Georgia: "No Action" In Wake Of Attack on Pentecostals

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Saturday, August 4, 2001

by Felix Corley, Keston News Service

Members of the Word of Life Pentecostal Church, human rights activists and some politicians have complained about the failure of the police or prosecutor's office to take any action so far in the wake of last month's attack on a Word of Life service in a cinema in the centre of the Georgian capital Tbilisi. The mob raid - the latest in a long series of attacks on minority religious communities dating back to 1999 - was led by Basil Mkalavishvili, a defrocked priest of the Orthodox Church who enjoys de facto immunity from prosecution for his violent raids. (see KNS 26 September 2001) "We have not arrested Mkalavishvili," the duty police officer at the Mtatsminda-Krtsanisi district police told Keston News Service on 11 January. "Why should we?" His boss, district police chief Togo Gogua, confirmed later in the day that his officers had not arrested anyone in the wake of the latest attack. "I'm not the procurator and I'm not the judge. An investigation is underway," Gogua declared. "They must be arrested," the church's pastor insisted to Keston. "It's not a question of religious freedom but of hooliganism. Such hooligan gangs should not be allowed to exist."

The 150-strong Word of Life congregation - one of ten congregations in Georgia linked to the Swedish-based Word of Life Church led by Ulf Ekman - does not have its own church building and rents the Iveria cinema on Tbilisi 's central Rustaveli avenue.

Mkalavishvili and some fifty supporters descended on the cinema as the 23 December morning service was ending, the church's pastor Mamuka Jebisashvili told Keston from Tbilisi on 10 January. "They came in, ringing bells, and proceeded to beat, break and steal during the 25-minute attack." The mob severely beat two church members - Kakha Chkhaidze and Badri Machitashvili, though several other men - including Ramaz Jeladze, Georgi Machitadze, Jemal Sakuashvili and Vazha Jabanishvili - and women - including Endi Mamatelashvili - were also beaten. The attackers broke the sound system, stole church money, a Yamaha synthesiser and personal handbags, and seized and tore up religious books, including copies of the Bible.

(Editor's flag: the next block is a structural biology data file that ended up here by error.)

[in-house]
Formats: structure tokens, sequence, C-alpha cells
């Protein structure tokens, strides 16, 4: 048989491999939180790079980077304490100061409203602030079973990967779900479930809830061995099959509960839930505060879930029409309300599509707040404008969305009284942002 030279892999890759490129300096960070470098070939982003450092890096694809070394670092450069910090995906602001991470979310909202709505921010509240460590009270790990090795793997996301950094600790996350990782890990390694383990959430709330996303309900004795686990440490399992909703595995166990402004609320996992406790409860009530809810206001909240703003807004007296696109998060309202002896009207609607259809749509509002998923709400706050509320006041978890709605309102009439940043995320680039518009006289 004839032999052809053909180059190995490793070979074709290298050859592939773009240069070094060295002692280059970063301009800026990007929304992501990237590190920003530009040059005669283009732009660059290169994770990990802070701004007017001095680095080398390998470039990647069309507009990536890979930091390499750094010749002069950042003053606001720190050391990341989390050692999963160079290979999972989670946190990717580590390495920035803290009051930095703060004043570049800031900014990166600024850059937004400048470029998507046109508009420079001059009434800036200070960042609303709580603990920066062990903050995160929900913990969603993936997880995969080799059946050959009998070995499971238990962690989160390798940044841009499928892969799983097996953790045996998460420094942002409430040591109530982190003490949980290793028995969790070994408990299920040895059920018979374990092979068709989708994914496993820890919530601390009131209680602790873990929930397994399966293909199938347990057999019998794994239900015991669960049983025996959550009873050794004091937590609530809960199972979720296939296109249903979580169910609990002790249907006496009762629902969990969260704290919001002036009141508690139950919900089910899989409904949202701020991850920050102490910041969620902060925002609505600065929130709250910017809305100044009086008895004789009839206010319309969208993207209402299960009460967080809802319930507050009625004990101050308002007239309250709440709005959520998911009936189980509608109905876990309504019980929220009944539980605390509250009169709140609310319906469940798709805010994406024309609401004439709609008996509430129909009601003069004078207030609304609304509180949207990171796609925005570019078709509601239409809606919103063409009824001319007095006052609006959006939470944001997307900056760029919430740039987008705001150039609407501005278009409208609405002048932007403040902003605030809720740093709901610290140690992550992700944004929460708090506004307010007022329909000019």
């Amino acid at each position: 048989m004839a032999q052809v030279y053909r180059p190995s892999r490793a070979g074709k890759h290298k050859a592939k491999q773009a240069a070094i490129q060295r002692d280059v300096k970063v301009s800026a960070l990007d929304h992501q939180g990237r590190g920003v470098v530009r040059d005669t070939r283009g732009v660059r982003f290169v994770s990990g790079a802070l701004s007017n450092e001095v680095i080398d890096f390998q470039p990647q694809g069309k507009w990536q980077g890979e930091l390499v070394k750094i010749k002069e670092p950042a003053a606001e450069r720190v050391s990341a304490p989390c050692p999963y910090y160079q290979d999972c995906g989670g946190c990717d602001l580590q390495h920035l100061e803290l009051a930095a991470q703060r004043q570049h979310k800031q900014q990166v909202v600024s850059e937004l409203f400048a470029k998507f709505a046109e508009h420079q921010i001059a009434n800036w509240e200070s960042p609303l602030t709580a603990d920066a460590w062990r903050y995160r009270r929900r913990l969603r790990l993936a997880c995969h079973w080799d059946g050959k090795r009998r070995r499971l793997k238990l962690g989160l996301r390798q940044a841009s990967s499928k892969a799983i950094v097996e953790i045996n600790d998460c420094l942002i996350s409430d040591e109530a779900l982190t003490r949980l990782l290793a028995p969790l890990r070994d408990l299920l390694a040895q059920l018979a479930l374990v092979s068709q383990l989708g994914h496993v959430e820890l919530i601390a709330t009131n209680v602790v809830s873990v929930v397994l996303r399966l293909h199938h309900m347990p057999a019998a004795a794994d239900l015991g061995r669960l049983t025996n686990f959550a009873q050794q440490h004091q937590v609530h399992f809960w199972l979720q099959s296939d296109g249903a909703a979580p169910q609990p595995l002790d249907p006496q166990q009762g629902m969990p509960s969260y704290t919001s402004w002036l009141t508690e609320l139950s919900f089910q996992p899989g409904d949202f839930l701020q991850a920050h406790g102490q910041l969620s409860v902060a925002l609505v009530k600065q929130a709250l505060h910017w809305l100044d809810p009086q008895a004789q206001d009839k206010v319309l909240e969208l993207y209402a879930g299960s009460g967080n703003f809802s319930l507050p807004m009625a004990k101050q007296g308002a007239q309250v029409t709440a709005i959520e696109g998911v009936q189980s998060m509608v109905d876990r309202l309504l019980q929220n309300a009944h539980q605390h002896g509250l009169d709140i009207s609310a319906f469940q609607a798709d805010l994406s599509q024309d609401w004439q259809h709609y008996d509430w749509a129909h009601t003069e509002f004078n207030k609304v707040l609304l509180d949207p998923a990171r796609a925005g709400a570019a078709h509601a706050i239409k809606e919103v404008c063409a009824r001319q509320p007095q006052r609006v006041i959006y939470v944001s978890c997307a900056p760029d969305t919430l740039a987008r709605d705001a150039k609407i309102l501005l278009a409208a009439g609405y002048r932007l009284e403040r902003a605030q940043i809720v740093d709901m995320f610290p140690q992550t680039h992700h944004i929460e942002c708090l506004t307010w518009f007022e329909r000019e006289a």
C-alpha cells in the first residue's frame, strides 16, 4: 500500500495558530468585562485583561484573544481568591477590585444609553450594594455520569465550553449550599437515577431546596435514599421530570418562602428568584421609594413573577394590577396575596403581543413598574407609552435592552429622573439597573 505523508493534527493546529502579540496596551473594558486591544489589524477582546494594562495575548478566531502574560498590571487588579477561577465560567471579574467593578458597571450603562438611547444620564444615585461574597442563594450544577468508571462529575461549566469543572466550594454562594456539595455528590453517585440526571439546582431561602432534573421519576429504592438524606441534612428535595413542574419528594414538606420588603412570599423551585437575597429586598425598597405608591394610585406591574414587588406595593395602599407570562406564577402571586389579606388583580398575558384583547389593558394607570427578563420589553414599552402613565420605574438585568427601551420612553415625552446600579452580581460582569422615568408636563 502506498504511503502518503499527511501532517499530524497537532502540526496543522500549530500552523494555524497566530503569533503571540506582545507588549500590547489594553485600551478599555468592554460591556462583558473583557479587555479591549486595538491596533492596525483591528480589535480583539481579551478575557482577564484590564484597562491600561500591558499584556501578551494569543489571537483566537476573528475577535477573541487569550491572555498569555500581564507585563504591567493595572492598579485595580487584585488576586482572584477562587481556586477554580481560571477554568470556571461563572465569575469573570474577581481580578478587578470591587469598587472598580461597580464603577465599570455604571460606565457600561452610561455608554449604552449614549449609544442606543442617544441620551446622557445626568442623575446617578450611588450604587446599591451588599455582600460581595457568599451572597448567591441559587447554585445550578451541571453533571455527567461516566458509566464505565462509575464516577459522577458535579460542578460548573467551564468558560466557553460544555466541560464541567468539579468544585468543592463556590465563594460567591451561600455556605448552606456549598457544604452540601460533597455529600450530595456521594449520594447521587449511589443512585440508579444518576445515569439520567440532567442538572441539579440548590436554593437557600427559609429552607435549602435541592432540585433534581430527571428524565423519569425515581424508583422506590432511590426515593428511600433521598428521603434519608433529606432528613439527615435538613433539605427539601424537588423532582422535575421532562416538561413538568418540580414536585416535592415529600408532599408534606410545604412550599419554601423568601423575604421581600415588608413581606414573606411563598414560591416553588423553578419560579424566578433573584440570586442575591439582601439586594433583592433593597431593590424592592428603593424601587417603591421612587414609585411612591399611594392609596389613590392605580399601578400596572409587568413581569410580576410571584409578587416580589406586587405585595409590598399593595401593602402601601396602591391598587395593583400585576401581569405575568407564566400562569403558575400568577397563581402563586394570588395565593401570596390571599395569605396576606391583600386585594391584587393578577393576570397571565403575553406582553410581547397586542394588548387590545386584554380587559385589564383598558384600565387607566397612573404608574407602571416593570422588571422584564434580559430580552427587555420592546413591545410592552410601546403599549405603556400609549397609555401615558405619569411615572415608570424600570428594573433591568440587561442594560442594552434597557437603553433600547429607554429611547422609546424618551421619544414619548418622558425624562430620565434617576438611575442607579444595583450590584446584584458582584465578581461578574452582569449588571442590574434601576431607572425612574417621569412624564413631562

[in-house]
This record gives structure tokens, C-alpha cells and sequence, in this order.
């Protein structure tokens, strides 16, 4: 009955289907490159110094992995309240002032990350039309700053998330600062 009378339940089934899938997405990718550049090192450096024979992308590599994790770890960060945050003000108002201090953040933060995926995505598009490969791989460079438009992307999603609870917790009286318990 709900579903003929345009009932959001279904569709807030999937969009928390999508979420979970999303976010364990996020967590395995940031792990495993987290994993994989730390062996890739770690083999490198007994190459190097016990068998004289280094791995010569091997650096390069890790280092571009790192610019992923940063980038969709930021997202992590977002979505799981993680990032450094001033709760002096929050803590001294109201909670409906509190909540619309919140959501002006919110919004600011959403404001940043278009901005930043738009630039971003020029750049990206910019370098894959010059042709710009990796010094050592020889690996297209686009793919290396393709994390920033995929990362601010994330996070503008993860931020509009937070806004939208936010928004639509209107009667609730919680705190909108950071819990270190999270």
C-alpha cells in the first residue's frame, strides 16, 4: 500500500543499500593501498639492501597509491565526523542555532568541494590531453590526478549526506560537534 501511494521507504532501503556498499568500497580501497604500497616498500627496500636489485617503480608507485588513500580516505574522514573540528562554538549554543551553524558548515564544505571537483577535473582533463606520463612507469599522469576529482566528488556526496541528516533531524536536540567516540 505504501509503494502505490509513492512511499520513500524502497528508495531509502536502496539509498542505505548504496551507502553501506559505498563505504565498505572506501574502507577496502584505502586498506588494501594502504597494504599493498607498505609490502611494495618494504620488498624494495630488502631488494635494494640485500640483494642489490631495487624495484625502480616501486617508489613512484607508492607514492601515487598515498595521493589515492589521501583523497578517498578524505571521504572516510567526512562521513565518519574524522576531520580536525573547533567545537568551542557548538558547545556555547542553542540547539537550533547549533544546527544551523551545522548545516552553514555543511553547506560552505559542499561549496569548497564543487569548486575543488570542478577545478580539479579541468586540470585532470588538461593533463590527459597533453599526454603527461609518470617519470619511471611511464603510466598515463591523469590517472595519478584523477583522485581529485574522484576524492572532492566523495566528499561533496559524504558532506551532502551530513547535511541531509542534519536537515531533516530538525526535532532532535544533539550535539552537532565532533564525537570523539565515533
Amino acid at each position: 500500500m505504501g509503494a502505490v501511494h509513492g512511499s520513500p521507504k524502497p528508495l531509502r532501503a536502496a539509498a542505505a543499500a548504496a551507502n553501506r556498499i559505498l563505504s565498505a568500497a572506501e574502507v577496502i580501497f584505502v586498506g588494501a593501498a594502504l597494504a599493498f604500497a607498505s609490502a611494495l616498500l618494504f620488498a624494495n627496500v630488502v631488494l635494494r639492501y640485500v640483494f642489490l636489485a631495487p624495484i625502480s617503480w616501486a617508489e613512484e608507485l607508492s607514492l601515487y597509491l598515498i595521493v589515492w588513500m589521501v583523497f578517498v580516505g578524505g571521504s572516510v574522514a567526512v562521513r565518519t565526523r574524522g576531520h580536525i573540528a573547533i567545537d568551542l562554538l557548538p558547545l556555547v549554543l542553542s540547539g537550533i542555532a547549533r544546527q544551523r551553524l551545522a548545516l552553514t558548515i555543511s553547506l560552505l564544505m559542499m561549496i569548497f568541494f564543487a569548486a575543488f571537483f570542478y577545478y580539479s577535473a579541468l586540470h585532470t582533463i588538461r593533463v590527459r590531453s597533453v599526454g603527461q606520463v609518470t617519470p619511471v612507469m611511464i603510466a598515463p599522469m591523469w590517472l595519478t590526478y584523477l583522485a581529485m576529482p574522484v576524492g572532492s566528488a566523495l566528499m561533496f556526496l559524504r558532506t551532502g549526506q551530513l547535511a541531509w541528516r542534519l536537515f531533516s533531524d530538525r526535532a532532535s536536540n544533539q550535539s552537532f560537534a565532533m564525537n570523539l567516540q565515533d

Jebisashvili told Keston that the police were summoned by the cinema security staff - one of whom was also severely beaten by the attackers - and that they prevented the attackers reaching a smaller room where the church's Sunday school was being held. However, he said they had not come into the main hall.

Emil Adelkhanov of the Caucasian Institute for Peace, Development and Democracy told Keston that the attackers also broke the camera of a reporter from the Ajaria television company who was filming the attacks. Nevertheless, both Ajaria and another TV station Rustavi-2 showed film of the attacks later in the day.

Jebisashvili was adamant that Mkalavishvili had planned and directed the raid, although he said he had not himself entered the cinema. "Mkalavishvili stood outside above the cinema on the street and directed the raid from outside the whole time," Jebisashvili told Keston. "After it was over he went up onto Rustaveli where he prayed and held a demonstration."

Two church members had to seek treatment at the Aramyan hospital for their wounds. "When they found out the two were members of our church the doctors said their wounds were not serious," Jebisashvili reported. "They said it was just a nervous manifestation. We had to treat them at home."

Jebisashvili said the police took statements from some church members and that Major Vazha Nachkebia of the local police had told him that they had started a case. Gogua of the district police told Keston that the investigation had been handed to an investigator at the city level, but he did not know his name or his phone number although he promised to find out.

Manuchar Tsimintia, a Tbilisi-based lawyer who represents the Jehovah's Witnesses and has had contact with Word of Life since the December attacks, believes Mkalavishvili's participation in the latest raid violates the terms of his police surveillance ordered by a court last summer as part of a separate criminal case against him (see separate KNS article). "He was put under supervision and pledged to behave himself. He has clearly violated this by carrying on organising these attacks," Tsimintia told Keston from Tbilisi on 11 January. He would like Word of Life to join a legal complaint he intends to lodge on behalf of the Jehovah's Witnesses next week to have Mkalavishvili arrested immediately.

Although Mkalavishvili has been defrocked by the Orthodox Patriarchate and is now a priest of a different Orthodox jurisdiction, there are many who believe his actions have strong support within the Patriarchate. "Be it known that some sectarians, Pentecostals, Charismatics and Disciples of Christ, hold their meetings at the Iveria cinema," the Patriarchate's press centre warned on 12 August last year. "Be it known that everyone who attends them destroys his own soul and is doomed to eternal torments."

Copyright (c) 2002 Keston Institute. All rights reserved.

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